What may be the last dermatologist to Oakland's poor happens to be my dermatologist, as well. That this is the case says something about us both, but I'd rather cover his story.
It took a comment by a fellow dermatology patient to get my attention. The patient had a diabetic condition that caused his blood to rush to his skin, he said.
And my dermatologist was the only one in Oakland who would treat his condition. Did he mean that my dermatologist was the only dermo in Oakland, who would accept Medical-Medicaid?
I asked my dermatologist about this, and he said, gravely, this was true.
If you live in Berkeley, and have stripped-to-the -bones coverage, you may meet my doc. He's a dermatologist to the rich in an upscale Contra County enclave, in his other life.
Still, he devotes four days a week to Oakland, and half of the fifth.
Why didn't I notice that the cracker-box waiting room, and doll-house examination rooms told a story. Was this what has become of the safety-net? Every time I have an appointment, there is a waiting line to rival stadium toilet lines.
The waiting room over-flowed the office, which was too small to contain the crowd, which spilled out into a cracker-box hallway. But it is on Pill Hill.
The waiting line is predominately Asian elderly, Latinos, and the rare black, and even rarer Caucasians . A linguist would welcome the opportunity to hear the tower of Babel
These waiting lines may be telling us something. It tells us that many dermatologists won't take medi-cal.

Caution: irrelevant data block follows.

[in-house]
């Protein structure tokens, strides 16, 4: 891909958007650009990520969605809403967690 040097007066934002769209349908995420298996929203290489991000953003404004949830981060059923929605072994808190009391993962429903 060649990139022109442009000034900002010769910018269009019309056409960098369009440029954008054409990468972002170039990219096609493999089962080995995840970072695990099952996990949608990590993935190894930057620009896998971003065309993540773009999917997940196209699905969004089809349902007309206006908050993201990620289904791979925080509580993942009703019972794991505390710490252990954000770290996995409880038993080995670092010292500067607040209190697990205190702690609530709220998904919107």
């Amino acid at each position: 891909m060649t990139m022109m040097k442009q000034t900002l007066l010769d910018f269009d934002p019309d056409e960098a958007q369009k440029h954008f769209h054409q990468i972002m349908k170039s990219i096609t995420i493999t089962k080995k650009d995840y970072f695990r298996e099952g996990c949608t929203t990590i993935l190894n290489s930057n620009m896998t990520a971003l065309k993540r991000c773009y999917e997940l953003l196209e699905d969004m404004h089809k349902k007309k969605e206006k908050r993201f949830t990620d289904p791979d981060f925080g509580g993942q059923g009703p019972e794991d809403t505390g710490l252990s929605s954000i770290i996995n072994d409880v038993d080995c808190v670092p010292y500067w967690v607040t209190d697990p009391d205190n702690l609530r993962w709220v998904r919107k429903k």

Perhaps the lines tell us, that although dermatology is glamorous when it removes movie stars' blemishes, it is less so when dealing with the blemishes of the poor, who are more likely to have more serious conditions.
Well, we get no glamour here, except for the dermo, who is very entertaining. He speaks no foreign languages, though.
(Most non-English speakers are accompanied by an English speaking relative).
Often, the dermo's waiting room crowd (crammed into a snuff box--seating ten, crammed elbow to elbow on K-Mart chairs) spills into the equally small hallway. The intimacy in the office leads to pick-up conversations (Wednesday, two women discussed hair styles).
In a narrow Oakland hallway, we were galvanized by an Asian comedian, who didn't realize his comedic flare.
He had a comedian's patter, a staccato delivery and a lively mind. "Obama, wants to tax the rich," he began. "Doctor's are rich, right? They all make more than $250,000."
"Dermatologists, are at the low end," I said. "Radiologists and Anesthesiologists
earn the most; I think dermatologists are at the bottom."
"But they earn enough to be taxed by Obama, don't they?" he persisted.
"I don't know," I said. "I haven't looked it up."
When I did: Forbes Magazine had ranked dermatologists seventh (out of twenty) in medical incomes, at $364,000. The comedian was right. Our dermo was making big bucks, but how could he make that on us?
Perhaps he's running a low-cost office, with an exclusive mass audience of poor people..
He's written papers and spoken at medical conventions.
The next time I see him, I'm going to ask him what makes him tick.
Our South-side Reporter, went off-beat, as usual. He also writes a "philosophical" sex column, Sex@Cal ™ for Berkeley Reporter.